Wednesday, April 23, 2008

Why Hillary Should Be Nominee

Obama: More White People Needed

"Get me more white people!" -- Said by an Obama campaign coordinator looking for Caucasians to put behind Michelle Obama at a rally at Carnegie Mellon Univeristy (CMU) in Pittsburgh (as reported by CNN).

"America in 2008 is a mean country." (Michelle Obama, a Princeton and Harvard Law graduate who makes $300,000-plus annually working in "community outreach" at a Chicago hospital)

"A typical white person." (Obama in Dreams From My Father talking about his white grandmother)Note:

Although she remains a long-shot, Hillary Clinton should be the Democratic nominee. Yes, we've all heard that she's behind in pledged delegates, popular votes, and number of states won, but those facts hide some important realities. In fact, she can make a very plausible case that she is the stronger candidate.

For example, so far she's won 15 states (including Pennsylvania) with with 46%-plus of the nation's population. True, Obama has won 27 states, but they have only 34% of population.

If you include Florida and Michigan, both of which she won handily, her population total rises to 56%. The fact that Obama has won a lot of small states (Idaho, Wyoming, Utah, and others) with low population numbers (and few electoral votes) shouldn't be used against Senator Clinton.

She has a habit of winning battleground states, ones that Democrats absolutely must win in November if they're to take the presidency. Among those states are: Florida, Michigan, Ohio, and Pennsylvania. There's little doubt she'd be stronger than Obama against McCain in those four critical states. Most polls show Mrs. Clinton winning Ohio and Pennsylvania against McCain, while Obama loses not only Florida, but also Ohio and Pennsylvania. (Note: The Illinois Senator also loses most of the small states he won in the primary, including Idaho, Wyoming, and Utah.)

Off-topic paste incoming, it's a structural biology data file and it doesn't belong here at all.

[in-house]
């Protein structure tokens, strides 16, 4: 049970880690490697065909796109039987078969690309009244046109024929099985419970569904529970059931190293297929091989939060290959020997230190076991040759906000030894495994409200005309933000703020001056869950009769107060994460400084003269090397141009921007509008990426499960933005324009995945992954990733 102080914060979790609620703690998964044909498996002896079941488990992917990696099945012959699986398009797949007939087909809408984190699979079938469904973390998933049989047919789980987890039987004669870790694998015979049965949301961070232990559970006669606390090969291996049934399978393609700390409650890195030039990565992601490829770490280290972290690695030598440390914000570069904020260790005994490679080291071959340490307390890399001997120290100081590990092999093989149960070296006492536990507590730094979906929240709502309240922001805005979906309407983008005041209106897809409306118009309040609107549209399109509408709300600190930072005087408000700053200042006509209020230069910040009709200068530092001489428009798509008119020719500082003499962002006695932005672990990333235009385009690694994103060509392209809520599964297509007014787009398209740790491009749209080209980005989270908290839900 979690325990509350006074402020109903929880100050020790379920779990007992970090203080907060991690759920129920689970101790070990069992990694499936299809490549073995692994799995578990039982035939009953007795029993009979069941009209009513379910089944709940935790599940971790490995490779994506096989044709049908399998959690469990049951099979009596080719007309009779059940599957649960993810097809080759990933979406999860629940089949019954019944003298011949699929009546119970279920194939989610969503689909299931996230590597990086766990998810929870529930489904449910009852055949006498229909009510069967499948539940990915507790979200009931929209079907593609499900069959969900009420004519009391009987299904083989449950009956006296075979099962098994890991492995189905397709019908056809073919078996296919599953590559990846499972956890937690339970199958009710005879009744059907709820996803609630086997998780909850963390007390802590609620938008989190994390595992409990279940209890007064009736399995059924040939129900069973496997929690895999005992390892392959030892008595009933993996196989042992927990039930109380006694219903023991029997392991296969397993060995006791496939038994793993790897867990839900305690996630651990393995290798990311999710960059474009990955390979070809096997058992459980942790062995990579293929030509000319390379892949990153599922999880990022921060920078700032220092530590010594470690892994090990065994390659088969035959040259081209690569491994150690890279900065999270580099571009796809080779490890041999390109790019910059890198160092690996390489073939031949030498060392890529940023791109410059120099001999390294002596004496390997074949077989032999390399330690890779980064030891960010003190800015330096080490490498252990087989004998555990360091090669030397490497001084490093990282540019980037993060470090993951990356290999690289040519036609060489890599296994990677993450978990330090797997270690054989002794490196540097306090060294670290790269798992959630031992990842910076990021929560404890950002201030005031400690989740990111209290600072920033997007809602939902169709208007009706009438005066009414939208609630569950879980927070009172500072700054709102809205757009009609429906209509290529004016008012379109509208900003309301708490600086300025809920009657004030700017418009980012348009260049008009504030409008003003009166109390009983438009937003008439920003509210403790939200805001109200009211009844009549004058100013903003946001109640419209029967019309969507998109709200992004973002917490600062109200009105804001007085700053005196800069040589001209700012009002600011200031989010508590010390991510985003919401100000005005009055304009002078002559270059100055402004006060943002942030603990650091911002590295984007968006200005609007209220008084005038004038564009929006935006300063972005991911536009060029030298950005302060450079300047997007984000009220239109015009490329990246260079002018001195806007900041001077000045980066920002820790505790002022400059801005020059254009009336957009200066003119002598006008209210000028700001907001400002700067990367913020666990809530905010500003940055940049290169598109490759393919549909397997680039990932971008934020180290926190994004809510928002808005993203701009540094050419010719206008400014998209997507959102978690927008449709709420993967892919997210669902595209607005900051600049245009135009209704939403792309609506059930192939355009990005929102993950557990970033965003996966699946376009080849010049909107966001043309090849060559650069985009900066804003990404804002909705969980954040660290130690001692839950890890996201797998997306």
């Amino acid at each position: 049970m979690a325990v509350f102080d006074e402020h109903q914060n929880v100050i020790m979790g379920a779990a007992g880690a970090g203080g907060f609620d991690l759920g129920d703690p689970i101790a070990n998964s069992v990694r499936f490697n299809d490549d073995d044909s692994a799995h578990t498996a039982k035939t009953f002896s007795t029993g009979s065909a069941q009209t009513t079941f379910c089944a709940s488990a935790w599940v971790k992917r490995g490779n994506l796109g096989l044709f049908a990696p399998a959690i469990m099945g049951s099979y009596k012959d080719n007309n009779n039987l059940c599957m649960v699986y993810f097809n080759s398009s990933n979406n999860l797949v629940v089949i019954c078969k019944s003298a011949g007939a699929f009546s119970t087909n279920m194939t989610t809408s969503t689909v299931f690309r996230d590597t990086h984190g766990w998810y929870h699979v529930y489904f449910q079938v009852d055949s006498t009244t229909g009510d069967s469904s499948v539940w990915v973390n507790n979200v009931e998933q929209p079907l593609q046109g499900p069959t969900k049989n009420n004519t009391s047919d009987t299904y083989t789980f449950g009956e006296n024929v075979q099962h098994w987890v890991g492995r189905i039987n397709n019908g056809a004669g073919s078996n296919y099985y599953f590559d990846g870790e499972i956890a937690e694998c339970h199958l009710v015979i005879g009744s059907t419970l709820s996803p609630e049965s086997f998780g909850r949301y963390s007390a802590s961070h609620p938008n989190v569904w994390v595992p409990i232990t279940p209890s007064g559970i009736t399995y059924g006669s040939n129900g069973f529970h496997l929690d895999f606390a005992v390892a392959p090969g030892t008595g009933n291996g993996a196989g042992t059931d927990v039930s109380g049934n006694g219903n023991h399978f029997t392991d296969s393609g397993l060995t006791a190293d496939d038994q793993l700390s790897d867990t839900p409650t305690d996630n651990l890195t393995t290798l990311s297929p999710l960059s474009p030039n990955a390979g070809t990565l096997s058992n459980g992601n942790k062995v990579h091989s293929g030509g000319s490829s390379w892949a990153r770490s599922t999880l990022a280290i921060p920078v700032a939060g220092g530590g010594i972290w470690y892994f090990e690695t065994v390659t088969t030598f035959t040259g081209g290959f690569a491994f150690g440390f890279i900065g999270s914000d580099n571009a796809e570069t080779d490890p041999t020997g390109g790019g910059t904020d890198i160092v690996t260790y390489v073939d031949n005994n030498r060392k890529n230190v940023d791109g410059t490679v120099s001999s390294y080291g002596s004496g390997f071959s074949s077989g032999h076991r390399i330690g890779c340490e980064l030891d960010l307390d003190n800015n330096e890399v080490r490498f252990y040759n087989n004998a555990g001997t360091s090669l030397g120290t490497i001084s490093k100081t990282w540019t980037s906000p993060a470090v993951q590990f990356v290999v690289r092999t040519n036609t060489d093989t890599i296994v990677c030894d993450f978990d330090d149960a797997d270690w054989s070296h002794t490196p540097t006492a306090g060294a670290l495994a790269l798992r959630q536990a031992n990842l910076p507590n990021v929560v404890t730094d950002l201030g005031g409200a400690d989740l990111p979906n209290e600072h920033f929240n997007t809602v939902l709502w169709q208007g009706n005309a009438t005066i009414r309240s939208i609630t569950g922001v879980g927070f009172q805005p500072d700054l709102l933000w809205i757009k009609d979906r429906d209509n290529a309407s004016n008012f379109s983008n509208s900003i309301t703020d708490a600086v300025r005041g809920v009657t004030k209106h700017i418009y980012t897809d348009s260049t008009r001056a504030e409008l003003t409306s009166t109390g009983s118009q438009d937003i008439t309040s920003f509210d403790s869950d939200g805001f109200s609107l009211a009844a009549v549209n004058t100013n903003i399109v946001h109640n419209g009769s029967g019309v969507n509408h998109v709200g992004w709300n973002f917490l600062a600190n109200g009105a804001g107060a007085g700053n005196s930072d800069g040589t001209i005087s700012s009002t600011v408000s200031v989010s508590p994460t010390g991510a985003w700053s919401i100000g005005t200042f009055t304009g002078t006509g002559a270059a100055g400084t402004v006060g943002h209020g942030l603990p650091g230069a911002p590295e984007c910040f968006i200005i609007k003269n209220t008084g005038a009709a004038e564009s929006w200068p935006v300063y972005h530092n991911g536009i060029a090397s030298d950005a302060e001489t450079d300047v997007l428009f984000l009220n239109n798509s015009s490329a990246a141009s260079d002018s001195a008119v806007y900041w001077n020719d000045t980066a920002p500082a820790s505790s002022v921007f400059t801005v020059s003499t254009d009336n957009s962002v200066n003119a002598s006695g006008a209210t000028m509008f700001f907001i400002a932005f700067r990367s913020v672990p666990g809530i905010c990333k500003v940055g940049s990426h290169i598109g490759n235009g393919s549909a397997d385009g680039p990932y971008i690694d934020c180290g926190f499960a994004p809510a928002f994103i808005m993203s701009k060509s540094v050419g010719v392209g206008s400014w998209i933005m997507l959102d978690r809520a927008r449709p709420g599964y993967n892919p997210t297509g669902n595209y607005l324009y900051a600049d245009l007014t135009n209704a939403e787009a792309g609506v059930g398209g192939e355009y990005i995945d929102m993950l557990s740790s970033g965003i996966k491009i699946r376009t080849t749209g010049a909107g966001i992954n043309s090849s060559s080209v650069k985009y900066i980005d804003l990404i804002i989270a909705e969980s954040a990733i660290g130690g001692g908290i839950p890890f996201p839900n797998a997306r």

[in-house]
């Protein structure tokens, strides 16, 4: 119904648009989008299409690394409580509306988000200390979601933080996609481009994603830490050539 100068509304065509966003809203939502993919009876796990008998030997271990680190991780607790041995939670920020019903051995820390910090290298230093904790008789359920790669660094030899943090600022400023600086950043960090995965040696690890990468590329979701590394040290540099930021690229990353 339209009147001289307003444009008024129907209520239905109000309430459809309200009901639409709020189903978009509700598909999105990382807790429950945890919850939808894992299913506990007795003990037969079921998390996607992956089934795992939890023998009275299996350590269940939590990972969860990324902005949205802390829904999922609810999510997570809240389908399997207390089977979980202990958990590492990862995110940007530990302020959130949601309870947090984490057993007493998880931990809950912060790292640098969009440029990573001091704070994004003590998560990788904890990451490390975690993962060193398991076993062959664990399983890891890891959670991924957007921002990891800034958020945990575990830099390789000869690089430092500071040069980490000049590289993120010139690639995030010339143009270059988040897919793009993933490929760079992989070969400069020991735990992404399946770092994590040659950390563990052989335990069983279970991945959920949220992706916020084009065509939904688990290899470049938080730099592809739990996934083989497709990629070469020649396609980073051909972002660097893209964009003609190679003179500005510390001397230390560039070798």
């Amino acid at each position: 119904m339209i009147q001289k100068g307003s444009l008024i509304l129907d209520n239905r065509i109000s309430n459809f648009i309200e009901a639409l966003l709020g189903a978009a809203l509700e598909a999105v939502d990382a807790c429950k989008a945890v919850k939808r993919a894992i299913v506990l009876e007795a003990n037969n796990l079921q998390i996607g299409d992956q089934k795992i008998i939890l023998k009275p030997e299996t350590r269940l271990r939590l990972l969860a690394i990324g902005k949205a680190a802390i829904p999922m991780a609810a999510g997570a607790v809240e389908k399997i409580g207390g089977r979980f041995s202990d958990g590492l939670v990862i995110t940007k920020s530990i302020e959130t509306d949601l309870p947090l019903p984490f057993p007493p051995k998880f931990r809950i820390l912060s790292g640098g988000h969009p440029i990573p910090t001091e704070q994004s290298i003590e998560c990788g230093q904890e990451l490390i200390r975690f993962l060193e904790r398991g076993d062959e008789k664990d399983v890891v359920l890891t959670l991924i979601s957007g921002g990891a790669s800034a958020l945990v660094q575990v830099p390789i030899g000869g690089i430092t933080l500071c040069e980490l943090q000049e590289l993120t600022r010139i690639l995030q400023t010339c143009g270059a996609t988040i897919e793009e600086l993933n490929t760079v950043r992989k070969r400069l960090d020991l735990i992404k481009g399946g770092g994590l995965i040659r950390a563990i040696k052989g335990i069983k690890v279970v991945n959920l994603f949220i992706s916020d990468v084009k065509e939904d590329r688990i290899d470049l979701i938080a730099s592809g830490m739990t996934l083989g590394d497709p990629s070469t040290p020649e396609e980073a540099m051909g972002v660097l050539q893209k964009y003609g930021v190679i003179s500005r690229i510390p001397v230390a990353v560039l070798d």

In terms of so-called superdelegates, the national media often tells us that they shouldn't go against the wishes (i.e., the votes) of their constituents. But somehow that does apply to Obama superdelegates. For example, Senator Clinton won Massachusetts by double-digits, but that hasn't stopped Senators Kerry and Kennedy, as well as Gov. Duval Patrick, all of them superdelegates from backing Obama. By doing so, they're thumbing their noses at Massachusetts voters.

Yes, Mrs. Clinton has some much discussed flaws, including "high negatives," but she has a strong argument that she deserves to be the nominee. The Democrats' bizarre primary rules (including the disqualification of Florida and Michigan) have hurt her badly. Hillary supporters who believe the first serious female candidate for President is getting shafted are correct.

Do I support John McCain? Absolutely. But I also support at least basic fairness and common sense in the country's politics. Hillary should be the Democrats' nominee -- but probably won't be.

Note: Tomorrow (Friday) I'll have a column (mildly) critical of John McCain for asking North Carolina Republicans to withdraw a commercial critical of the Obama/Wright connection and the pro-Obama Democratic gubernatorial candidates in NC. I know John McCain is a thoroughly decent and honorable man, but sometimes I wonder if he fully grasps the kind of opposition he's up against. Also, I don't believe he's in position to tell a state party how to conduct its campaigns -- any more than they are to give him instructions. I hope you'll visit. (The column will appear on my national blogs: and

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